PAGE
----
How are breast cancer drugs discovered and approved to treat patients?
Scientists around the globe are constantly searching for new ways to treat, prevent and even cure cancer. Most cancers are treated with some combination of surgery, radiation therapy and intravenous or oral medications called chemotherapy (“chemo” meaning chemical). There are hundreds of chemotherapy drugs for all different types of cancer available. They work by killing fast-growing cells in the body, which is also what cancer is — multiplying cells that have begun to spin out of control.
But how do these drugs come to market for patient use in the clinic? We’ve heard a lot about the development and approval of Covid-19 vaccines over the past couple years. While the vaccines followed the same strict protocols, the whole process was prioritized for emergency public health needs. Normally, a drug development process can take years. Breast oncologist Linda T. Vahdat, MD, MBA, section chief of medical oncology at Dartmouth Cancer Center has been directly involved in the development of three major drugs that have been approved to treat people with breast cancer. She breaks down the process and explains how it works.
Dr. Vahdat: The development of a cancer drug begins when clinicians and researchers have an interest in a particular disease or identify an unmet need—maybe a cancer that has no treatment options. The first task is to understand the critical steps that happen as cells go from normal, to abnormal, to cancer to spreading cancer. The goal is to interfere with those critical steps.
From there, work is done by PhD laboratory scientists, usually at universities, in cell lines or in vitro models. Picture test tubes and petri dishes in science class—that’s where it begins. Laboratory scientists will look at lots of new and different things in the cells. If they find something interesting or potentially useful, the cell will be put into an in vivo model, which is usually a genetically engineered mouse model with a tailored genetic blueprint, or a mouse that develops spontaneous or natural cancer. Under very controlled conditions, the scientists look to determine if what they thought might be important, really is important.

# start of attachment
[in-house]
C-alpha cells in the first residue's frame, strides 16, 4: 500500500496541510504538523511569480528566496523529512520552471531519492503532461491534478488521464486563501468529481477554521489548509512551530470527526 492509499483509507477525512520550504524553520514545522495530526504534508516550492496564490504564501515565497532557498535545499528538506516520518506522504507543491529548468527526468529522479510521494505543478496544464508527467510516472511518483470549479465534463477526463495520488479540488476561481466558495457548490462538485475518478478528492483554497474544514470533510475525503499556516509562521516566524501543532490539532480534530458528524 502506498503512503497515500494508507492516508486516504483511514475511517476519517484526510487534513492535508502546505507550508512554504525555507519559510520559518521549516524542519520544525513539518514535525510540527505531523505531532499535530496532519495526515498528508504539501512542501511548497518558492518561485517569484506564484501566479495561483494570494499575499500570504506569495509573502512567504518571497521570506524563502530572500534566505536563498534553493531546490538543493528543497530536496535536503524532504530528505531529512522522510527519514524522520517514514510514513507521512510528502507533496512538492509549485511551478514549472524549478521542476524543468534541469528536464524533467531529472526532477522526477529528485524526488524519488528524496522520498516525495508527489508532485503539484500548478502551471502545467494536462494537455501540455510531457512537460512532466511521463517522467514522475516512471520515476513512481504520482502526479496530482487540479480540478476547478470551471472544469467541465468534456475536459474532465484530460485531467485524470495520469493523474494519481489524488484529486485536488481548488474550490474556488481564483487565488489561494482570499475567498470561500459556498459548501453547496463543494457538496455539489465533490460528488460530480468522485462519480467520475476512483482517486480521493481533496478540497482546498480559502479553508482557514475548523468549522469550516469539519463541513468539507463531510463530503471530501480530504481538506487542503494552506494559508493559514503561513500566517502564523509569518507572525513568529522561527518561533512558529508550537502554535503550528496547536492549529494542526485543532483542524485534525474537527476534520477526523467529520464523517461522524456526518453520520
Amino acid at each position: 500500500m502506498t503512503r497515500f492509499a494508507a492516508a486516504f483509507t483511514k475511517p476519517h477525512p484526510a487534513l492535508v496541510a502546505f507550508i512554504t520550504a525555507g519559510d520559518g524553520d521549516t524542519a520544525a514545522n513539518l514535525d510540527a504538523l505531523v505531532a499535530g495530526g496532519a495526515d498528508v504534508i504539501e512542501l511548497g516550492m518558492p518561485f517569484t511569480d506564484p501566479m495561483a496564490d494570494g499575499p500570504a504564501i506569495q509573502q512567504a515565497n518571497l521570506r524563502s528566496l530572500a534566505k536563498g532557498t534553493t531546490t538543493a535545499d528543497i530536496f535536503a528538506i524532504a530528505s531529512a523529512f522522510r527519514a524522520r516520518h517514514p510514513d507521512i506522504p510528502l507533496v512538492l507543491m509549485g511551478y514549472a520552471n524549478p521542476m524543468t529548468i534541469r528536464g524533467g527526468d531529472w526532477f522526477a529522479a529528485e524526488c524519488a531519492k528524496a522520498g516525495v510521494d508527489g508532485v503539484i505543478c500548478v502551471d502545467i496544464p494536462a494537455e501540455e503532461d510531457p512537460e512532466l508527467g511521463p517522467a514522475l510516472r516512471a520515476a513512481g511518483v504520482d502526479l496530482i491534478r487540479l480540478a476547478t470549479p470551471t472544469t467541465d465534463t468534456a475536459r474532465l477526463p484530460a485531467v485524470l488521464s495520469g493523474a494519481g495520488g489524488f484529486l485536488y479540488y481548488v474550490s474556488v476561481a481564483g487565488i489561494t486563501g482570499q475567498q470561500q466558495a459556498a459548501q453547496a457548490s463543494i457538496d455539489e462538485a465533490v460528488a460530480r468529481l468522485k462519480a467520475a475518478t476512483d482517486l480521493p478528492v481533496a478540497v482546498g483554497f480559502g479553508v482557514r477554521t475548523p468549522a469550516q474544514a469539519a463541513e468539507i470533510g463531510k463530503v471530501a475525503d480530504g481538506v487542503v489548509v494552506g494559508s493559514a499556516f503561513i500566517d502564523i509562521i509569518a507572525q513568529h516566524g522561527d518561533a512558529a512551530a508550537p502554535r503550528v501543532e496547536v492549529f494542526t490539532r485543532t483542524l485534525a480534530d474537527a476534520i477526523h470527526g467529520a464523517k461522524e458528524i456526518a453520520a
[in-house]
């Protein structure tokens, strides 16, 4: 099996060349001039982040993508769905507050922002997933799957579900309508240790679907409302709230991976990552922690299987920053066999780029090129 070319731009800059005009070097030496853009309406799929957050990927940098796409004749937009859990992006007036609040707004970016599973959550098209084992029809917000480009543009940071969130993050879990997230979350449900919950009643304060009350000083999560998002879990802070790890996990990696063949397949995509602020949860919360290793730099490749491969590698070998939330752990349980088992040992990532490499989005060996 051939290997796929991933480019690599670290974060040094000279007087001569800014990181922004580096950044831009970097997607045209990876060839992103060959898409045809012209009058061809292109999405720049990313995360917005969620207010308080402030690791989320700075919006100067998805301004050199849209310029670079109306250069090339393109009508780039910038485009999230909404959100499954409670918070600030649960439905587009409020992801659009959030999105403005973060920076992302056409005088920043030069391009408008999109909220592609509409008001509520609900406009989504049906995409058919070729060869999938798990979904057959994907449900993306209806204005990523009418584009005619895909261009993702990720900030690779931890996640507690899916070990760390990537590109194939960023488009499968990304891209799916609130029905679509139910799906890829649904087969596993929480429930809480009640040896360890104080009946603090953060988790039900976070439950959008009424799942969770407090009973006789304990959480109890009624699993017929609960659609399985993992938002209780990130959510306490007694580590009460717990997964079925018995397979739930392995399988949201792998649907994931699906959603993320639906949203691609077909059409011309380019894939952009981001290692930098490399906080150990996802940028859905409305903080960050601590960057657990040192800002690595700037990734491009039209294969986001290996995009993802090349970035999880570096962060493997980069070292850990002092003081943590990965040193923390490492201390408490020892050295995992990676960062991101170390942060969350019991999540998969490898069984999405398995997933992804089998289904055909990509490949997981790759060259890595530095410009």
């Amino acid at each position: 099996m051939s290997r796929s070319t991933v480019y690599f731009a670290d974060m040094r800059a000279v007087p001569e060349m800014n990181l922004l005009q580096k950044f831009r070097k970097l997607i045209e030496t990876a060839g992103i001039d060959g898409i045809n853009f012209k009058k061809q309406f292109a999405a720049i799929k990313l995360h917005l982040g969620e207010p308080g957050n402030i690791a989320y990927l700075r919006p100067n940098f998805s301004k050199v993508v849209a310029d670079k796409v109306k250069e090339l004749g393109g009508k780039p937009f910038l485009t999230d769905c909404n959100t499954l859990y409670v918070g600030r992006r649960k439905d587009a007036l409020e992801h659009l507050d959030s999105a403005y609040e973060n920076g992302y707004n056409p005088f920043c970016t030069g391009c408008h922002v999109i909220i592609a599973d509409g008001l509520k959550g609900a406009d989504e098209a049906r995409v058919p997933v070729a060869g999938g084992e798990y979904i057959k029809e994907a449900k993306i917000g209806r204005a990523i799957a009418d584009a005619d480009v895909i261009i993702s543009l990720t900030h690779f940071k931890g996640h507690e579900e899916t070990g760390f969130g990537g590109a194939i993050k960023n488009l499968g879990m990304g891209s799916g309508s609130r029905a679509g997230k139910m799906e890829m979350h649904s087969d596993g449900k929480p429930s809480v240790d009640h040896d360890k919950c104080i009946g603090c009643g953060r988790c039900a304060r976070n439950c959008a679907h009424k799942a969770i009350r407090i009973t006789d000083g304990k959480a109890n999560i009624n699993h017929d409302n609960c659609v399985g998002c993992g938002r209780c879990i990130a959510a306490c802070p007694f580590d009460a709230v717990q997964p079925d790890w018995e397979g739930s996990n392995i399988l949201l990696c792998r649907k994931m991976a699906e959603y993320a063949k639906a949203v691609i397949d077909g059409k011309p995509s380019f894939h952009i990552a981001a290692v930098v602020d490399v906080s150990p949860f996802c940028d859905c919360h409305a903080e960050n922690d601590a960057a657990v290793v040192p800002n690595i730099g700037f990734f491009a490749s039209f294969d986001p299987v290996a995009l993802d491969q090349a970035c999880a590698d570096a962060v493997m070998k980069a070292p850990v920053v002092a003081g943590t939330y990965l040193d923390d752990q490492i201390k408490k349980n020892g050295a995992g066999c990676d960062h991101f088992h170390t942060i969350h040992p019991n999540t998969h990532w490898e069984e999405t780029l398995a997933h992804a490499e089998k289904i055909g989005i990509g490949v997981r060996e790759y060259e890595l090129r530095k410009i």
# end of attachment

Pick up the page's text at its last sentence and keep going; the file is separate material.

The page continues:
The next step is to look for a drug that will hit a specific biological target. Using a process called high-throughput screening, thousands to millions of compounds are screened against the pathway of interest in a very short period of time. Sometimes the drug identified already exists and is approved by the U.S. Food and Drug Administration (FDA) to treat whatever has been found in the studied cells. If there are no matches for existing drugs, the scientists then look into designing something. At that point, the in vitro and in vivo testing starts all over again. There is a lot of trial and error in these initial steps and it can take years to even get this far. Even if it’s fast-tracked like the Covid vaccines, it can still take a year.
Once the scientists think they have a drug candidate, foremost importance is making sure it’s safe. This is done by investigational new drug toxicology studies through the FDA. During these studies, scientists make sure they understand how the drug is processed in the body and what the side effects are. They use this information to design a Phase I or first-in-human clinical trial, the goal of which is to determine optimal dosing, safety and side effects, as well as learn what diseases the drug candidate might be useful for.
With this information narrowed down, a Phase II clinical trial is conducted to determine how well the drug works for a more discrete population with specific diseases or disease characteristics. For example in breast cancer, we might look to see how effective a drug is in someone with metastatic triple-negative breast cancer who’s had at least two lines of therapy that had to include Trodelvy®. It gets very particular. Clinical trials in humans are led by clinician researchers such as an MD or an MD, PhD, who is licensed to care for patients. This Principal Investigator works with a team of clinical research specialists and administrators to consent and enroll eligible patients according to very detailed criteria set by an Institutional Review Board (IRB). Extensive protocols are followed to ensure patient safety. It’s a tremendous amount of work to stand up even one clinical trial.